• In operation 214, an edge clamp (e.g., crop) is performed to remove the remainder of the visible background. Utilizing the edge determinations from operation 212, any remaining visible background 334 can be removed by cropping the digital image 330B, thus resulting in digital image 330C. Optionally, the digital image 330B may be over-cropped, for example, about one-eighth inch beyond each edge of the image of the paper-based mail 332, thus ensuring that none of the background 334 is visible in the digital image 330C. It is contemplated that the over-cropping distance can be adjusted as desired and may, for example, be based on a predetermined number of pixels.
  • After performing the edge clamp in operation 214, multiple resolutions of the digital image 330C are generated by the software application in operation 216. Thus, multiple resolutions of the digital image 330C are available for use depending on the desired display qualities of the digital image 330C. For example, a lower resolution version of digital image 330C may be utilized for display as a thumbnail, while higher resolution versions may be utilized as necessary for displaying more-detailed images. It is contemplated that the software application, or another application, may select which version or resolution to display according to the use of the image.
  • In operation 218, the software application scans the digital image 330C to determine the presence of a PostNet barcode. The digital image 330C may be scanned line-by-line to determine the presence of a barcode. The digital image may be rotated to enhance the detection of barcodes. For example, the digital image may be scanned in a first position, and then rotated one degree, and scanned again. In this manner, it is contemplated that the digital image 330C may be rotated one or more degrees in any direction and scanned for the detection of barcodes. In one example, the digital image 330C may be scanned up to 20 times in 20 different orientations. Once a barcode is detected, the software application determines the physical address encoded by the bar code. Thus, as user does not need to manually associate digital image 330C with a physical address because the physical address is detected by the software application.
  • In operation 220, the digital image 330C (and any lower resolution versions) are uploaded to a server. The digital images are accessible by a user associated with an account. The account is associated with the physical address of paper-based mail. Thus, the digital image 330C is associated with an account by the software application using the detected bar code.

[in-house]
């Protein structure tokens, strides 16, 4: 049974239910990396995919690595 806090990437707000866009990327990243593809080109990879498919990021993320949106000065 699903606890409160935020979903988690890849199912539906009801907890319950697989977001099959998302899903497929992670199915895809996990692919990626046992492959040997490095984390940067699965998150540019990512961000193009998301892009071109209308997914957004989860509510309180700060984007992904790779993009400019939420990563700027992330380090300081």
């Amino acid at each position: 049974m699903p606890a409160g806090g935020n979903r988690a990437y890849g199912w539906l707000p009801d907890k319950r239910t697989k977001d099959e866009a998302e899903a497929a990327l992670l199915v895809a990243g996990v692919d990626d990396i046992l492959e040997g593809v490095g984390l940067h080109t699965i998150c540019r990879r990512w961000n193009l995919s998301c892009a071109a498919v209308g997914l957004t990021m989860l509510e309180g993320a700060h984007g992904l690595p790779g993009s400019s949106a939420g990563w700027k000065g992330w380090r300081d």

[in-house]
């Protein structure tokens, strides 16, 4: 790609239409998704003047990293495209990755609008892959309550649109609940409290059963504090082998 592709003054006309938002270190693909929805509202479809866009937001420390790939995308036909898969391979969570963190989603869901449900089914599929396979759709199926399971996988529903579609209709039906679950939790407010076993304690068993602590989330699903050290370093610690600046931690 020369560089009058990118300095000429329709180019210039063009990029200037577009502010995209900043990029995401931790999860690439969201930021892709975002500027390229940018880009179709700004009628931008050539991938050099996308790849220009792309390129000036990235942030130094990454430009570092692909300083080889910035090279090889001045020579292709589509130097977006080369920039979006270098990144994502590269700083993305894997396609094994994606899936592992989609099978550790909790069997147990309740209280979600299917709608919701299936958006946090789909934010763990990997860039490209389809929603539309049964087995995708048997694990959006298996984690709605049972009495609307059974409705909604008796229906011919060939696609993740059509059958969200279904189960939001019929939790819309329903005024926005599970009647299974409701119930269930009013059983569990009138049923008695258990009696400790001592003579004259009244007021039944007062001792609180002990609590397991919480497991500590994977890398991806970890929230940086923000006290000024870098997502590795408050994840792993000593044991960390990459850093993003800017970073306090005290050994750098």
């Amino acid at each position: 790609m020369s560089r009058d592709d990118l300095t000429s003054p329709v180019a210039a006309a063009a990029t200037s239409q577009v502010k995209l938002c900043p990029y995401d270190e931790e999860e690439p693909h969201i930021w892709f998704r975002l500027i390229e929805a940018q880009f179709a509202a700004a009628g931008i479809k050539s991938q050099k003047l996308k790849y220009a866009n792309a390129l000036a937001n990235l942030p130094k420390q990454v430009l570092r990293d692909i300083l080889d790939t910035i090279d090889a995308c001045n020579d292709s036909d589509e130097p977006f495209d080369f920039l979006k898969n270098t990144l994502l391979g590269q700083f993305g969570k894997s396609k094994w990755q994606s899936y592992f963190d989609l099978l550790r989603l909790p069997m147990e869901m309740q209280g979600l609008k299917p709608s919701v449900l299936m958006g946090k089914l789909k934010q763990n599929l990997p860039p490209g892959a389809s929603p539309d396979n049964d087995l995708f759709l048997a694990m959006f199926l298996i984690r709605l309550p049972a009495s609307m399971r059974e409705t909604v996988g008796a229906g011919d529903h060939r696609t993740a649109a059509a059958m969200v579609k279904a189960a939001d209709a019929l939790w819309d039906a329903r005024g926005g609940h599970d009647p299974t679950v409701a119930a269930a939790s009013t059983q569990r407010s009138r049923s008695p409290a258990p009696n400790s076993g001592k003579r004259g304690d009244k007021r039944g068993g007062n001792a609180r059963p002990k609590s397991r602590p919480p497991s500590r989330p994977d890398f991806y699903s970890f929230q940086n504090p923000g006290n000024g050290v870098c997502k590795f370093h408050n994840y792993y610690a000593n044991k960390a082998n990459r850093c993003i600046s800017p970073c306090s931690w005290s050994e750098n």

• Operations 202-220 can be repeated for multiple pieces of paper-based mail. In one example, the multiple pieces of paper-based mail may be packaged as a single letter. In such an example, a digital image may be captured for each of the front and back of the envelope, as well as the front and back of each piece of content contained therein. A marker, such as a colored marker, may be utilized to separate individual letters. Thus, as the software application processes received digital images, the software application can group multiple digital images together using the colored markers as beginning and end points of distinct packages of paper-based mail.
  • In one example, a digital image of a colored marker may be captured by the digital camera. The contents of a paper-based letter, and the envelope, if desired, may then subsequently be captured using the digital camera. After capturing all desired digital images of the paper-based mail, a digital image of the marker may be captured again, thus indicating to the software application that the prior digital images (e.g., all images captured between the markers) are from a single package of paper-based mail. The second digital image of the marker indicates to the software application that the preceding digital images belong to a first package of paper-based mail, and the subsequent digital images belong to a second package of paper-based mail. The software application can then group digital images from the same package of paper-based mail.
  • In addition, it is contemplated that markers of different colors may be used to distinguish between different classes of mail. For example, a first color may be used to indicate that the subsequent digital images are of a first mail class type (e.g., first class mail), while a second color may indicate that subsequent digital images are of a second mail class type (e.g., standard mail). Because the software application can distinguish between diverse classes of mail using the different colored markers, it is contemplated that the software application may treat the different classes of mail differently. For example, the software application may place the different classes of mail in different folders when uploading the digital images to the server in operation 220. Thus, under each user account, folders may exist for different classes of mail.